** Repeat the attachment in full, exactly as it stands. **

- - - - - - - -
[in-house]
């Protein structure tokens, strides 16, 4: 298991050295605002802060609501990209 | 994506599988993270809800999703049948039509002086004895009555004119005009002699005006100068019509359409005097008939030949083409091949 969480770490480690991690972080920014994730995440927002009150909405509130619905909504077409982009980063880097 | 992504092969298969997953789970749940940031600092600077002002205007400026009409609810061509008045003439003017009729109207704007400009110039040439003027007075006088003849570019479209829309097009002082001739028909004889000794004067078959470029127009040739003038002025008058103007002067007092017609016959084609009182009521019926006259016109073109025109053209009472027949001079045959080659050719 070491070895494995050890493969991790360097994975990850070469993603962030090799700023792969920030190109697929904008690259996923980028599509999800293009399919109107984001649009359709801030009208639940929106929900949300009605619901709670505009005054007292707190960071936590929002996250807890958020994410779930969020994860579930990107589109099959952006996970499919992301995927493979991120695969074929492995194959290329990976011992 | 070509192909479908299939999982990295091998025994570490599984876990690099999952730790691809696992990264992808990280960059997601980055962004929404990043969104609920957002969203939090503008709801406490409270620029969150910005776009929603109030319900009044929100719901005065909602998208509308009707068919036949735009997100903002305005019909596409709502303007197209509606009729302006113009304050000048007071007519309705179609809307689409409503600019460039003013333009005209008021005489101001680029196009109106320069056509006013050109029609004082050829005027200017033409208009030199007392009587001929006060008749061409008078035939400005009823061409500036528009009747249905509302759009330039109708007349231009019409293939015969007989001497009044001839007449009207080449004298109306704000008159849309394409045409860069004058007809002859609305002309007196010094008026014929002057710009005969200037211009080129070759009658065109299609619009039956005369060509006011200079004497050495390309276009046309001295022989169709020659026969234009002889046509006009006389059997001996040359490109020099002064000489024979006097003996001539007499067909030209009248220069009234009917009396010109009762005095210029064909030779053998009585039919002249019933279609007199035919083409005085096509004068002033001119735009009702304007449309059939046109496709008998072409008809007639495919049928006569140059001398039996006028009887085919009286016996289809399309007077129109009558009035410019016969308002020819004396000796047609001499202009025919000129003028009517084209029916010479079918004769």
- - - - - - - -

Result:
[in-house]
């Protein structure tokens, strides 16, 4: 298991050295605002802060609501990209 | 994506599988993270809800999703049948039509002086004895009555004119005009002699005006100068019509359409005097008939030949083409091949 969480770490480690991690972080920014994730995440927002009150909405509130619905909504077409982009980063880097 | 992504092969298969997953789970749940940031600092600077002002205007400026009409609810061509008045003439003017009729109207704007400009110039040439003027007075006088003849570019479209829309097009002082001739028909004889000794004067078959470029127009040739003038002025008058103007002067007092017609016959084609009182009521019926006259016109073109025109053209009472027949001079045959080659050719 070491070895494995050890493969991790360097994975990850070469993603962030090799700023792969920030190109697929904008690259996923980028599509999800293009399919109107984001649009359709801030009208639940929106929900949300009605619901709670505009005054007292707190960071936590929002996250807890958020994410779930969020994860579930990107589109099959952006996970499919992301995927493979991120695969074929492995194959290329990976011992 | 070509192909479908299939999982990295091998025994570490599984876990690099999952730790691809696992990264992808990280960059997601980055962004929404990043969104609920957002969203939090503008709801406490409270620029969150910005776009929603109030319900009044929100719901005065909602998208509308009707068919036949735009997100903002305005019909596409709502303007197209509606009729302006113009304050000048007071007519309705179609809307689409409503600019460039003013333009005209008021005489101001680029196009109106320069056509006013050109029609004082050829005027200017033409208009030199007392009587001929006060008749061409008078035939400005009823061409500036528009009747249905509302759009330039109708007349231009019409293939015969007989001497009044001839007449009207080449004298109306704000008159849309394409045409860069004058007809002859609305002309007196010094008026014929002057710009005969200037211009080129070759009658065109299609619009039956005369060509006011200079004497050495390309276009046309001295022989169709020659026969234009002889046509006009006389059997001996040359490109020099002064000489024979006097003996001539007499067909030209009248220069009234009917009396010109009762005095210029064909030779053998009585039919002249019933279609007199035919083409005085096509004068002033001119735009009702304007449309059939046109496709008998072409008809007639495919049928006569140059001398039996006028009887085919009286016996289809399309007077129109009558009035410019016969308002020819004396000796047609001499202009025919000129003028009517084209029916010479079918004769």